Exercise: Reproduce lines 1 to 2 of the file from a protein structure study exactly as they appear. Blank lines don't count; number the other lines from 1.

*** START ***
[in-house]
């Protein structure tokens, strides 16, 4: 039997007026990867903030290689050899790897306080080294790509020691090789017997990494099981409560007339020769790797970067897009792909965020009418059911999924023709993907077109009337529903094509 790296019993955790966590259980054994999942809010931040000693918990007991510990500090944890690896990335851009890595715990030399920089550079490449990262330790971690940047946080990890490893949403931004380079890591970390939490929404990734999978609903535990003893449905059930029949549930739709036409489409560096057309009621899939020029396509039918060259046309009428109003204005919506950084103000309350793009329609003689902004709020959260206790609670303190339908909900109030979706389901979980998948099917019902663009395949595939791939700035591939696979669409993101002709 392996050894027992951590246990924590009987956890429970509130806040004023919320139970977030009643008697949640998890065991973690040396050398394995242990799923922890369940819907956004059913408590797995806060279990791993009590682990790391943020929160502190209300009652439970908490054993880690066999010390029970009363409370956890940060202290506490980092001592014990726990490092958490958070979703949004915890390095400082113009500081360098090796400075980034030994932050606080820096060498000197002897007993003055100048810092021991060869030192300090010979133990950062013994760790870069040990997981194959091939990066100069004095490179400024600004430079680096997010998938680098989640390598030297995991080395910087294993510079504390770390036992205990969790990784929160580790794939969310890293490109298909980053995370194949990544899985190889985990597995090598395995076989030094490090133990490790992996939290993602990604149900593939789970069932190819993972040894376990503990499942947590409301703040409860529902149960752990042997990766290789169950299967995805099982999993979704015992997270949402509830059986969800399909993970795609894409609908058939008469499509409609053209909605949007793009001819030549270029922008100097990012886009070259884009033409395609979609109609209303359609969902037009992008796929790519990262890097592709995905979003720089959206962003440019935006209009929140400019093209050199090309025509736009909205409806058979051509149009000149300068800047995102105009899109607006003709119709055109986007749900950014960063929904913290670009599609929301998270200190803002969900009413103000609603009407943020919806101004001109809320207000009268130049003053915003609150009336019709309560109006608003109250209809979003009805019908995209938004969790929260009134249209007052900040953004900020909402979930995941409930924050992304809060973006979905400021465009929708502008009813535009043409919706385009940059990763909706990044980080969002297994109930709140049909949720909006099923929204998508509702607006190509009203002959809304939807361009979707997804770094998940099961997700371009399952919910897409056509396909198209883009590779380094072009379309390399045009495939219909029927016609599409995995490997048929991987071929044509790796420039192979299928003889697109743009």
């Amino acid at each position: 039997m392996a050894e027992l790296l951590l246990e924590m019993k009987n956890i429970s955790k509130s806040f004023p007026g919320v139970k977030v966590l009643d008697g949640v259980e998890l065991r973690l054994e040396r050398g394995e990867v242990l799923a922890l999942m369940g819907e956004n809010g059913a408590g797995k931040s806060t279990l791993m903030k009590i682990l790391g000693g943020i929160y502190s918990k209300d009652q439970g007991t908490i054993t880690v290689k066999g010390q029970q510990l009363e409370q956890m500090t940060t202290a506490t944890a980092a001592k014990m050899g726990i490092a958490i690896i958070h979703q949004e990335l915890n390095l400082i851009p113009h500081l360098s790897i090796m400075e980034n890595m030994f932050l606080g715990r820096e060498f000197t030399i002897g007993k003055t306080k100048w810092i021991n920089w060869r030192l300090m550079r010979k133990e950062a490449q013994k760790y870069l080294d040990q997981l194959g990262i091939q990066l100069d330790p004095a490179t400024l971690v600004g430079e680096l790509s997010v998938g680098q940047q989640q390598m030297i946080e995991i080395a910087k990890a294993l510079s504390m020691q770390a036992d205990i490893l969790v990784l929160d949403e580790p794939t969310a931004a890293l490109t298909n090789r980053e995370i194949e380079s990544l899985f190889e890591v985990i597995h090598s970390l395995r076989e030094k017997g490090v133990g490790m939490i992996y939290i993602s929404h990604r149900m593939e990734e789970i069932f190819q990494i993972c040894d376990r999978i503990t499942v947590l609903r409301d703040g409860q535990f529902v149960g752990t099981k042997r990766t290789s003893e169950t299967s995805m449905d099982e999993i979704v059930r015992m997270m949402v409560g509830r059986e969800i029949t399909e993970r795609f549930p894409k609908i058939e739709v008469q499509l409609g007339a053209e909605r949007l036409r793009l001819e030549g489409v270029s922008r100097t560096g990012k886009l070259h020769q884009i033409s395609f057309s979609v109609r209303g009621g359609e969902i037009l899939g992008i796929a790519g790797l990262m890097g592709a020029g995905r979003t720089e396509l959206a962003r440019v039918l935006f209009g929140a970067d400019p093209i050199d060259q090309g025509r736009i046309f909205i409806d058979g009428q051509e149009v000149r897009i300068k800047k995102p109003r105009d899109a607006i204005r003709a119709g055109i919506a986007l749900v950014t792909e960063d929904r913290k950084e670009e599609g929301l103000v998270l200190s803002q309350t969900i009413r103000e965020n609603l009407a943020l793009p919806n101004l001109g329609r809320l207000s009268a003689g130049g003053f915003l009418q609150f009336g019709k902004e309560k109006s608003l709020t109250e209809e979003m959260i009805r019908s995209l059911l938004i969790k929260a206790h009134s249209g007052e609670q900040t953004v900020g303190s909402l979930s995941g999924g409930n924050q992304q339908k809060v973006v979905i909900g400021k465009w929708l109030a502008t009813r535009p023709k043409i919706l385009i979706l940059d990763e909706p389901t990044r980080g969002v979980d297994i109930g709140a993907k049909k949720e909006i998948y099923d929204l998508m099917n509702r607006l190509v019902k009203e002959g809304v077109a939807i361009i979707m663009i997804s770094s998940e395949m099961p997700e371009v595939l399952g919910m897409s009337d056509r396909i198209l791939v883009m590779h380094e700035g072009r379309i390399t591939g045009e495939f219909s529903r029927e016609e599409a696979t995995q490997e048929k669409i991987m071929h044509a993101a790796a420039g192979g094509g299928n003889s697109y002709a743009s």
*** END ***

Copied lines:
[in-house]
């Protein structure tokens, strides 16, 4: 039997007026990867903030290689050899790897306080080294790509020691090789017997990494099981409560007339020769790797970067897009792909965020009418059911999924023709993907077109009337529903094509 790296019993955790966590259980054994999942809010931040000693918990007991510990500090944890690896990335851009890595715990030399920089550079490449990262330790971690940047946080990890490893949403931004380079890591970390939490929404990734999978609903535990003893449905059930029949549930739709036409489409560096057309009621899939020029396509039918060259046309009428109003204005919506950084103000309350793009329609003689902004709020959260206790609670303190339908909900109030979706389901979980998948099917019902663009395949595939791939700035591939696979669409993101002709 392996050894027992951590246990924590009987956890429970509130806040004023919320139970977030009643008697949640998890065991973690040396050398394995242990799923922890369940819907956004059913408590797995806060279990791993009590682990790391943020929160502190209300009652439970908490054993880690066999010390029970009363409370956890940060202290506490980092001592014990726990490092958490958070979703949004915890390095400082113009500081360098090796400075980034030994932050606080820096060498000197002897007993003055100048810092021991060869030192300090010979133990950062013994760790870069040990997981194959091939990066100069004095490179400024600004430079680096997010998938680098989640390598030297995991080395910087294993510079504390770390036992205990969790990784929160580790794939969310890293490109298909980053995370194949990544899985190889985990597995090598395995076989030094490090133990490790992996939290993602990604149900593939789970069932190819993972040894376990503990499942947590409301703040409860529902149960752990042997990766290789169950299967995805099982999993979704015992997270949402509830059986969800399909993970795609894409609908058939008469499509409609053209909605949007793009001819030549270029922008100097990012886009070259884009033409395609979609109609209303359609969902037009992008796929790519990262890097592709995905979003720089959206962003440019935006209009929140400019093209050199090309025509736009909205409806058979051509149009000149300068800047995102105009899109607006003709119709055109986007749900950014960063929904913290670009599609929301998270200190803002969900009413103000609603009407943020919806101004001109809320207000009268130049003053915003609150009336019709309560109006608003109250209809979003009805019908995209938004969790929260009134249209007052900040953004900020909402979930995941409930924050992304809060973006979905400021465009929708502008009813535009043409919706385009940059990763909706990044980080969002297994109930709140049909949720909006099923929204998508509702607006190509009203002959809304939807361009979707997804770094998940099961997700371009399952919910897409056509396909198209883009590779380094072009379309390399045009495939219909029927016609599409995995490997048929991987071929044509790796420039192979299928003889697109743009």